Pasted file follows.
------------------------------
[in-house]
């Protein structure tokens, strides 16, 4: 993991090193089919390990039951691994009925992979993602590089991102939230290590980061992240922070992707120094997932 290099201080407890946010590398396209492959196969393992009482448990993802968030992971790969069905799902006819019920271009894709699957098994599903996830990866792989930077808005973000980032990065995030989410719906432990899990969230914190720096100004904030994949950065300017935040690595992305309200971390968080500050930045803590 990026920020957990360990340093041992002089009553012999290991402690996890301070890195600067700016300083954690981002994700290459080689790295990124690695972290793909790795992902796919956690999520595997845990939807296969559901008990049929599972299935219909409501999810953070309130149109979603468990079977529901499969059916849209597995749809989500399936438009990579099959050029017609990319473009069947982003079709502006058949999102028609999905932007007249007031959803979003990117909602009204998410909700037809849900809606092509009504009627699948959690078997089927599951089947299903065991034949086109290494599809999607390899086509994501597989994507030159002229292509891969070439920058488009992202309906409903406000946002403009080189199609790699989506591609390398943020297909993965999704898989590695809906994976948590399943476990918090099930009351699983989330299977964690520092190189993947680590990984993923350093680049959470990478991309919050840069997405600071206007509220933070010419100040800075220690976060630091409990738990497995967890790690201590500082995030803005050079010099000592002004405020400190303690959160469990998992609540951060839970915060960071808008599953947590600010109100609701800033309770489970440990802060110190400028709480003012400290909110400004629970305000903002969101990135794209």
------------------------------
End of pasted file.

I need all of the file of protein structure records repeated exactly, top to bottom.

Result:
[in-house]
């Protein structure tokens, strides 16, 4: 993991090193089919390990039951691994009925992979993602590089991102939230290590980061992240922070992707120094997932 290099201080407890946010590398396209492959196969393992009482448990993802968030992971790969069905799902006819019920271009894709699957098994599903996830990866792989930077808005973000980032990065995030989410719906432990899990969230914190720096100004904030994949950065300017935040690595992305309200971390968080500050930045803590 990026920020957990360990340093041992002089009553012999290991402690996890301070890195600067700016300083954690981002994700290459080689790295990124690695972290793909790795992902796919956690999520595997845990939807296969559901008990049929599972299935219909409501999810953070309130149109979603468990079977529901499969059916849209597995749809989500399936438009990579099959050029017609990319473009069947982003079709502006058949999102028609999905932007007249007031959803979003990117909602009204998410909700037809849900809606092509009504009627699948959690078997089927599951089947299903065991034949086109290494599809999607390899086509994501597989994507030159002229292509891969070439920058488009992202309906409903406000946002403009080189199609790699989506591609390398943020297909993965999704898989590695809906994976948590399943476990918090099930009351699983989330299977964690520092190189993947680590990984993923350093680049959470990478991309919050840069997405600071206007509220933070010419100040800075220690976060630091409990738990497995967890790690201590500082995030803005050079010099000592002004405020400190303690959160469990998992609540951060839970915060960071808008599953947590600010109100609701800033309770489970440990802060110190400028709480003012400290909110400004629970305000903002969101990135794209």